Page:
This is an excellent question. grouchymusicologist above has it right that "music enjoyment is a remarkably multifaceted phenomenon", and I would like to expand on this.

Michael J. Parsons, in How we understand art: a cognitive developmental account of aesthetic experience, identifies a sequence of developmental stages in the appreciation of visual art. This is of necessity a very rough and un-nuanced summary since I don't have the book to hand, but I think this sequence is: first, colour ("this painting is red"); second, subject matter ("this painting is of a dog"); third, emotional content ("this painting makes me feel wistful"); fourth, technique ("this painting is pointillist"); and fifth, historical relationships ("this painting is a witty riposte to a work of Velasquez").

I can't point you at a corresponding developmental study of music, but I'm sure that similar stages of appreciation are there. To give a flavour of the different kinds of thing going on in the appreciation of music, let's take an example: here's Ian Bostridge singing Schubert's setting of "Der Erlkönig" by Goethe.

When listening to this, I appreciate: (i) the timbre of the piano and voice; (ii) the driving and urgent rhythm; (iii) the words and the story; (iv) the way the harmony creates and releases the dramatic tension at appropriate points in the text; (v) the skill of the performers: stamina is needed by the pianist to keep the triplets going, and vocal control by the singer to maintain timbre of the high notes; (vi) the "tone-painting": that is, the ways in which the musical notes illustrate aspects of the story, for example the repeated notes representing the horse's hooves; the way that the "child's" entries are a semitone above the piano, this discord illustrating his distress; the way that each entry is higher and more distressed than the previous one; (vii) the vocal acting of Ian Bostridge: his use of different vocal timbres to differentiate the four parts, and details of expression like the snarl on "so brauch ich Gewalt"; (viii) the different choices Schubert made in this composition compared with Carl Loewe's setting of the same text.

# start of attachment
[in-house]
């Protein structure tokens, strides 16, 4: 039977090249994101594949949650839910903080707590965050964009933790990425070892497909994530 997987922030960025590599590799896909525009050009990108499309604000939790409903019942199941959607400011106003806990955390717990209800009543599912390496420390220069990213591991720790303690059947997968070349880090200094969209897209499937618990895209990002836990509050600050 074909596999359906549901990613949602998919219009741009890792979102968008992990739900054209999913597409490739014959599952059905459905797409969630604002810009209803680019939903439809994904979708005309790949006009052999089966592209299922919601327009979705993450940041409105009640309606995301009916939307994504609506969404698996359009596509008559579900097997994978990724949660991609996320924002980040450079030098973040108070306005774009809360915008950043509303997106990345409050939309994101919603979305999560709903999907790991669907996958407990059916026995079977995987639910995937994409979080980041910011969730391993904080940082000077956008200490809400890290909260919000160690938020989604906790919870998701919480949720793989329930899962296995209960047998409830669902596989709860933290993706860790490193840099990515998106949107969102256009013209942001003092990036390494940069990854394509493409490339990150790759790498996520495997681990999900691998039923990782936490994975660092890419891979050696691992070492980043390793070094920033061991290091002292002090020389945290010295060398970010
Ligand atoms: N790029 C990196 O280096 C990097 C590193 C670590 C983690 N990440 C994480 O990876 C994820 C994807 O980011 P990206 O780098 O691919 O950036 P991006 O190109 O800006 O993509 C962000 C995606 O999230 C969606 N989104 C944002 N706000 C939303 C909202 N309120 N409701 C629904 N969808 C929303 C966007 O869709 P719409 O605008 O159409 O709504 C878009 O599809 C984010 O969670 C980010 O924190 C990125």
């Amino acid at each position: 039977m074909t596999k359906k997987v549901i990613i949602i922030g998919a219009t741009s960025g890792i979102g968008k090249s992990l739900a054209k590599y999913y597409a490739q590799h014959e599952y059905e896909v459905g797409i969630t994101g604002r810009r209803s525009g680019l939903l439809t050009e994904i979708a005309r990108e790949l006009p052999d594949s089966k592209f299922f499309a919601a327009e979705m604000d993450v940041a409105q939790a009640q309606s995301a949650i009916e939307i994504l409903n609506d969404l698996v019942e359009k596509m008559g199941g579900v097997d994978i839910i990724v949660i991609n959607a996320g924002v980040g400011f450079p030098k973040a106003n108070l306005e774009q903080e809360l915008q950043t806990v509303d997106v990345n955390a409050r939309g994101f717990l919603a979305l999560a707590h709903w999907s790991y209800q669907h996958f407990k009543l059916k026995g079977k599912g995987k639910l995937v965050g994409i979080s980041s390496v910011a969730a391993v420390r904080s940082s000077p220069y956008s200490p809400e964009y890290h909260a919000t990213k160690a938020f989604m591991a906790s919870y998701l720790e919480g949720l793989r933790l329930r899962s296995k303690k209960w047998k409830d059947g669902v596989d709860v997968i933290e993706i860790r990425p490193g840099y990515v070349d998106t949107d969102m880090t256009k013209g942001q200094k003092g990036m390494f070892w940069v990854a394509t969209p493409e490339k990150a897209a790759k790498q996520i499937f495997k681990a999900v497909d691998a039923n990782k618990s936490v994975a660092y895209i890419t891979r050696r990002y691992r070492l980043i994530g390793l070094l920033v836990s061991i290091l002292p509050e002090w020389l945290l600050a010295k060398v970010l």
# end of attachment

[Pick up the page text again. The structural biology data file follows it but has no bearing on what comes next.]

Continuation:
(I recognize that this doesn't explain why I appreciate these aspects of the performance. But I think it's still useful to give an indication of how complex the phenomenon of music appreciation is.)

More "Stupid" Questions

by NancyLebovitz 1 min read31st Jul 2013498 comments

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This is a thread where people can ask questions that they would ordinarily feel embarrassed for not knowing the answer to. The previous "stupid" questions thread went to over 800 comments in two and a half weeks, so I think it's time for a new one.